A Survival Guide for Traveling with Kids

Matthew Richmond Matthew Richmond
Holiday travel is stressful enough — but toss babies and kids into the mix? Now you’ve got the potential for a mind-numbing, stress-inducing, blood-pressure-raising disaster. Having just completed an 8-hour train ride with two kids, one husband, stroller, car seat, two suitcases, backpacks and various other accoutrement in tow, I came up with a few ways to help holiday-haggard moms like me stay moderately sane during the craziest travel time of the year. (Speaking of crazy, those are my kids in the photo, about six hours into the ride.)
Your ability to entertain is the key to your survival
Surprise your child on departure day with some brand new books and small toys. This is much more effective than bringing along the toys they’re used to playing with every day. Anything that your kid hasn’t seen before is guaranteed to buy you at least an extra five, or even ten, minutes of entertainment! Distribute these goodies wisely throughout your journey so you always have a reserve bag of tricks to help cope with long lines and delays. Make sure the toys are compact, do not contain small parts and, most importantly for avoiding death stares from your fellow travelers, that they don’t make any loud or annoying sounds.
The best travel insurance is an extra set of clothes
If you don’t carry at least one complete set of clean baby clothes (yes, socks too) in your carry-on, you are pretty much guaranteeing that your baby will pee, poop or barf on themselves at the worst possible time. People will stare at you. It will stress you out. It will, quite literally, stink. If you don’t bring the socks, the pee, poop or barf will defy all logic and physics and completely miss their entire outfit except for the socks.  It will likely happen on the coldest day on record and your baby’s feet will wind up sockless and freezing. Do yourself a favor and don’t even think about leaving home without the extra clothes. You’re welcome.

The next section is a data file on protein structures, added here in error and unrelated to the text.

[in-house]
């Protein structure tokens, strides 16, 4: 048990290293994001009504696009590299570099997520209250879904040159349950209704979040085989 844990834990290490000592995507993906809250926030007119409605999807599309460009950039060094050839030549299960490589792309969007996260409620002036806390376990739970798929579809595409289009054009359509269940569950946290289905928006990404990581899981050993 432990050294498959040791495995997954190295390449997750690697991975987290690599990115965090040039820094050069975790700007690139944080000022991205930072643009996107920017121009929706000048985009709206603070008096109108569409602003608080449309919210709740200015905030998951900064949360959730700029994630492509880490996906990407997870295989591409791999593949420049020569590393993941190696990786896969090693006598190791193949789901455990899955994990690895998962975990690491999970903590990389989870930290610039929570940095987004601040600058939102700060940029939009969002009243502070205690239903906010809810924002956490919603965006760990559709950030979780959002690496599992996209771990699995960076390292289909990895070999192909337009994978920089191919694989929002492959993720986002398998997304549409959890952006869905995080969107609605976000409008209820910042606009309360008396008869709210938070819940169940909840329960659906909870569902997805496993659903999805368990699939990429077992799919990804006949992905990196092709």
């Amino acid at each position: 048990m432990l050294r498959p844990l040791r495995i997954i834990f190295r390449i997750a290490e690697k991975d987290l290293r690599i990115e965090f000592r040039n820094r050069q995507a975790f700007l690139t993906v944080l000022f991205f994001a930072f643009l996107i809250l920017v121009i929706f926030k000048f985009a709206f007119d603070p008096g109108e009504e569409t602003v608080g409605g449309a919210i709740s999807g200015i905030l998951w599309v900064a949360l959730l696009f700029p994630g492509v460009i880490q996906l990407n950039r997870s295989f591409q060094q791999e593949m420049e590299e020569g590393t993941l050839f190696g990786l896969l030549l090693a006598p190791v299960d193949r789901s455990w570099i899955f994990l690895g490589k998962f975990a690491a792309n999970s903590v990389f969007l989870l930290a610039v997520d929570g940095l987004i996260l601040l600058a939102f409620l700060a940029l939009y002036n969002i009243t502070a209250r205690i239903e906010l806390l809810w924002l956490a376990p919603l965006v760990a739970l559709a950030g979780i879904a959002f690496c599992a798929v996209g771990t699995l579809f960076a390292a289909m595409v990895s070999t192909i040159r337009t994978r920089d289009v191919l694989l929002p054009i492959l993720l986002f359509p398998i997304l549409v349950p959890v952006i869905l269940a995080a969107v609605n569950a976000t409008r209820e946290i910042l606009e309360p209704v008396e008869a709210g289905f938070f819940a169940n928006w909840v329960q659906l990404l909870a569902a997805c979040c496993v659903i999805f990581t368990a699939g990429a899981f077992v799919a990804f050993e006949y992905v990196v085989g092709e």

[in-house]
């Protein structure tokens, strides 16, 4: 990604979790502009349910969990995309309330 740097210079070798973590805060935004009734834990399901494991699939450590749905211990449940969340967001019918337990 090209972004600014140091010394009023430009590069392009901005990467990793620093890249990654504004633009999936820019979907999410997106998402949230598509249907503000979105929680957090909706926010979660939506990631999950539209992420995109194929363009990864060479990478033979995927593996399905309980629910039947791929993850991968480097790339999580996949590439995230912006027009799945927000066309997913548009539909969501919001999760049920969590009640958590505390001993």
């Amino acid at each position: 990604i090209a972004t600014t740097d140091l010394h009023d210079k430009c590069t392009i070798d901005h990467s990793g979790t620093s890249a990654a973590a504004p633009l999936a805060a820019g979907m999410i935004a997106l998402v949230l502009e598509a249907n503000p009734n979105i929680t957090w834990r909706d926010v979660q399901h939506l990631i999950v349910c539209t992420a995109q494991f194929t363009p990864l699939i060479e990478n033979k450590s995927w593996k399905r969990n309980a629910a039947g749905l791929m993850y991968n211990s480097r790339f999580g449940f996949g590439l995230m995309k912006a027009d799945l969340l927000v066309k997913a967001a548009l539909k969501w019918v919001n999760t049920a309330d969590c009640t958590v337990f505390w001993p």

You’re not a bad mom for resorting to lollipops at 8:30 AM
Sometimes you just need to pull out all the stops, especially with preschoolers. As your kids get mentally and physically drained by travel, the thrill of sparkly new toys wanes, complaining begins and a meltdown ensues. This can happen as soon as only one hour after leaving the house! These desperate times are when you need whip out usually forbidden treats like candy, even first thing in the morning, to help silence the weary wee ones. My kids had about three lollipops each over the course of our trip — and, yes, I gave them the first one shortly after breakfast. I’m sure I was judged by my fellow passengers, but so what? I can guarantee those same folks thoroughly enjoyed being able to read on their iPads without my 2 1/2 year old yelling the ABCs at the top of his lungs.
Have an extra shot of patience
You have to cut the kids some slack when you travel.  Even the normally chilled-out kid can completely lose it if they get too tired and overwhelmed, especially in an unfamiliar environment. Breathe deep and keep your cool as best as you can — everyone knows that Mom’s ability to remain in control sets the tone for the entire family. No pressure!
How do you make holiday travel more tolerable?